Before I start to pen down the absolutely ridiculous things I have found in the Pakistan I.T industry, I would like to start by saying that this is not a conclusive account of the industry in this region. It is more of an observation acquired through an experience of almost 2 years.
There is no denying some or all of it could be wrong but the general consensus is this happens in majority of the software houses in Pakistan. I would also like to appreciate the organizations that believe in continuous improvement and are doing their best to better their work pracitices.
So, without futher ado, here are the Pakistan’s I.T industry’s bad parts.
1. Offering Low End Salary To Fresh Graduates
This is more of a problem with the small scale companies that run their business through freelancing websites. In Pakistan, private universities usually charge 3,00,000+ PKR for a Bachelors in Computer Sciences. I find it quite offending that a fresh graduate is offered 15,000 PKR as a starting salary irrespective of his technical prowess. My fellow graduates also need to take notice. Know your worth!
2. Paying For Experience, Not For Skill
I have found that it does not matter whether you are good at PHP or Ruby or IOS development, what matters is how much experience you have gained in the industry. For example, knowing Ruby and PHP both, I feel the Ruby skill is a bit more demanding plus the Ruby projects pay you well. However, there is not much difference in the salary of a PHP and Ruby developer, considering they both have no professional experience.
3. Overlooking Outsourcing Cultural Differences
The client base is mostly non-Asian and what attracts them most is how cheaply they can get their work done in comparision to their own region. However, they are not willing to embrace the cultural differences(nor is anyone willing to make them realize). The result, extra working hours, a bit odd scheduling at times, and working shifts on public holidays.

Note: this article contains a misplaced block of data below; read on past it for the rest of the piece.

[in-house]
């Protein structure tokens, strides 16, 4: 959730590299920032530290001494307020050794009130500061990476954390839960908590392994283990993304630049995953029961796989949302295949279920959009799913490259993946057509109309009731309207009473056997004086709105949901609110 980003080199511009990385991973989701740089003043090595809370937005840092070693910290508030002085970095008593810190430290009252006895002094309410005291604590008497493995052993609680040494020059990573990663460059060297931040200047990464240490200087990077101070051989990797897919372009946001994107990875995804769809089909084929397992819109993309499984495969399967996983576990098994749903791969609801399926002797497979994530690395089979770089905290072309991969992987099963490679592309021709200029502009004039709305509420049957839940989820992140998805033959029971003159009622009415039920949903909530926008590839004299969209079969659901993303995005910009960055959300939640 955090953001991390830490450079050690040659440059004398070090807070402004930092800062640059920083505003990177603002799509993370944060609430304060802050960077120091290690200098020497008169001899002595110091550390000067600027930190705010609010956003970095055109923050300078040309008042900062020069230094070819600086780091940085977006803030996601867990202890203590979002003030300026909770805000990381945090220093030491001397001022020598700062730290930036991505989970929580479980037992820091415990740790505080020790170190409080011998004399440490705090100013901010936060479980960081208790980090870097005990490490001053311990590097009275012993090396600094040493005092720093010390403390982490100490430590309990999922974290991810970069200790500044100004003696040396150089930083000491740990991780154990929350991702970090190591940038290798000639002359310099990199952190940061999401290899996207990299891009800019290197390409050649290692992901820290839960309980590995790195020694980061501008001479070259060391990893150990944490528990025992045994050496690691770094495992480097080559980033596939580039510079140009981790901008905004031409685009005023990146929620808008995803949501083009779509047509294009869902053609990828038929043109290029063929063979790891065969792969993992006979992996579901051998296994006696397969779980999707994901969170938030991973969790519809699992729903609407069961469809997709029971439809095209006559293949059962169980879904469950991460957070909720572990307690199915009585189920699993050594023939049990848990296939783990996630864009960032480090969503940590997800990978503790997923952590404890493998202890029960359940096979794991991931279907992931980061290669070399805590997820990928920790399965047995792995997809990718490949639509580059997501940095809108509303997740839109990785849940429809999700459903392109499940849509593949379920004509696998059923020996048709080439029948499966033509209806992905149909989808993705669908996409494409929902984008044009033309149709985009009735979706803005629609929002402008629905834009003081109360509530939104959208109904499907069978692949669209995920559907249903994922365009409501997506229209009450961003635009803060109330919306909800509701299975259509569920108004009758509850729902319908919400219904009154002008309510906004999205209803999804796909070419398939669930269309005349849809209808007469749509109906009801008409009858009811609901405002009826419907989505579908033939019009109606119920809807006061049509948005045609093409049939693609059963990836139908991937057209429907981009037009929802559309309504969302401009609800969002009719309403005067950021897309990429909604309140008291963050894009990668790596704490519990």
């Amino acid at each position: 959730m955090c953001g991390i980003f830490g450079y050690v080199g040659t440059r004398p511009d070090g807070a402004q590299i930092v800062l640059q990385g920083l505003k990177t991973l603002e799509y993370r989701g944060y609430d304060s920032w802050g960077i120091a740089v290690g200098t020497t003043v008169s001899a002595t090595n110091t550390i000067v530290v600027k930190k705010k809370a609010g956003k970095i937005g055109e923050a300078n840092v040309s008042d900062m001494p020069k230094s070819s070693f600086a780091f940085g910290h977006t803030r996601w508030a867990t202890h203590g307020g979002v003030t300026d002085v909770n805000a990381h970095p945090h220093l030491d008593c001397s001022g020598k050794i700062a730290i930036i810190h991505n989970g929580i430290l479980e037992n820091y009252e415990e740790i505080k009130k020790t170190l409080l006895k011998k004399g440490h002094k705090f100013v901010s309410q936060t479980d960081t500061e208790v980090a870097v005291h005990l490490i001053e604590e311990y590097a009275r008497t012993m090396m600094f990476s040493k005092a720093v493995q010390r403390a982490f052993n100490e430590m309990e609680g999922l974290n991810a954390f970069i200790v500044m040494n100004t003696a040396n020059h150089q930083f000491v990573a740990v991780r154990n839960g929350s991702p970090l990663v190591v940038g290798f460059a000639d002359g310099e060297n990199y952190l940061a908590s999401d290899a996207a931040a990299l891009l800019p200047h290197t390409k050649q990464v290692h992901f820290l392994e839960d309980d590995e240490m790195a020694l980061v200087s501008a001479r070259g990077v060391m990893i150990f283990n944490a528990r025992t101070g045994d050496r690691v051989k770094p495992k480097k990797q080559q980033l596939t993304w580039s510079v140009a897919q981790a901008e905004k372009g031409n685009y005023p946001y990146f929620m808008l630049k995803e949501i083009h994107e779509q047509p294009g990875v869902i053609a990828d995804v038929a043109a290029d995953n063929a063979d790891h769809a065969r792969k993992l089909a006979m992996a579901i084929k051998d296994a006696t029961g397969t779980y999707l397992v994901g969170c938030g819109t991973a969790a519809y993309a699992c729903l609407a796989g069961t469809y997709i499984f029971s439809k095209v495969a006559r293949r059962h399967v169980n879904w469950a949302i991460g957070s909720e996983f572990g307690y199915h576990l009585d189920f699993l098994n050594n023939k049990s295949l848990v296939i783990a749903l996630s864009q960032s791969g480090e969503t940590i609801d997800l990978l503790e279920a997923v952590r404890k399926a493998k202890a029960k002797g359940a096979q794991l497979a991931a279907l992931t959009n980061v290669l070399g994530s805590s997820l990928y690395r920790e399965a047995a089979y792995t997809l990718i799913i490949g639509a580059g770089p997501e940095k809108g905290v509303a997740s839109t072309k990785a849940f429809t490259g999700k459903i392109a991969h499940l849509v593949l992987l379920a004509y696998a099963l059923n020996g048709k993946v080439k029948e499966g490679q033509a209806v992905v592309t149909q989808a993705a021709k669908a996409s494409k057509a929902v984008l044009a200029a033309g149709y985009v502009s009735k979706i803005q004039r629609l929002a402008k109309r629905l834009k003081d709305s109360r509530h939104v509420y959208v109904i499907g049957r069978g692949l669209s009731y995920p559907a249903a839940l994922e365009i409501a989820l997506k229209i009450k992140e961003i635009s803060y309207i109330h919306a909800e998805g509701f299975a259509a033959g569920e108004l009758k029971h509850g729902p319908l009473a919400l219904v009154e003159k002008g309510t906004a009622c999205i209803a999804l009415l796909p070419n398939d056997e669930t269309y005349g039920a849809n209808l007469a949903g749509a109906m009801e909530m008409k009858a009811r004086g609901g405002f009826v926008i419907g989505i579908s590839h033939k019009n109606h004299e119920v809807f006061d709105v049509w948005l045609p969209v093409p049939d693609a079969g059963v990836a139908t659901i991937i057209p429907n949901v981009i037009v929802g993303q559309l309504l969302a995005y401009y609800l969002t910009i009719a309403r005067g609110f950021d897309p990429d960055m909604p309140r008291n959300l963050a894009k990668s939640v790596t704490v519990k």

4. Fear Of Experimentation
Mavericks are strongly discouraged. The fear of things that can go wrong keep people and management from experimenting. If it’s been done a certain way before and it worked, let’s stick with it.
5. Lame Coding Practices
The source code seems highly unprofessional and lacks even the most common sensical, widely accepted standards that are expected from professional developers. There seems to be very little focus on architecting/designing a very solid base on which a quality software product can be built.
6. Quality Assurance === Testing
Quality assurance is a very broad term in the software industry and emcompasses almost all of the aspects of a software. However, the benchmark seems to be only the output the software produces. It does not matter if a very complex calculation is using the lamest of algorithms behind the scenes or if you have used custom styled “div” elements to present tabular data in the user interface.
7. Specialization Not Needed
Being a regular reader of blogs, I have noticed the authors introduce themselves as “Laravel Developers”, “JQuery Developers”, “Rails Developers” etc. However, in Pakistan, there is a very broad categorization of developers and those with multiple skills are preferred. Your survival in the job market can become a bit hard if you focus on a specific skill and endeavor to be great at it.
8. Unfit Job Timings
The human body is not meant to live a sedantary life style and I am not a fan of any office timing that goes over 7 hours, especially for a computer programmer. The job of an I.T professional is pretty demanding mentally and physically and pro-longed working hours do not help. Add to that the occasional late sittings and voila! we have a recipe for disaster.
9. Agile Is Fragile
The agile software practices were designed to address a software’s need to respond to change. This could be an external or internal change. Everything else remains in place for software. However, at times, the mishaps are also attributed to agile practices and it is used more as an excuse, rather than a tool to organize oneself. For example, the lame coding practices I mentioned earlier are said to be a result of the agile methodologies because things need to be done quickly.
10. No Concept Of Hybrid Platforms
Gone are the old days when software was built on a single stack only. We are now ushering in the era that can be dubbed as “Horses for courses”. If a particular technology is suited to a specific task and if a project calls to be supported by multiple stacks/platforms, why not go for it.
As I have said, some or all of this observation could be wrong so this is not a conclusive post. Care to share your experience? I look forward to hear yours in the comments section.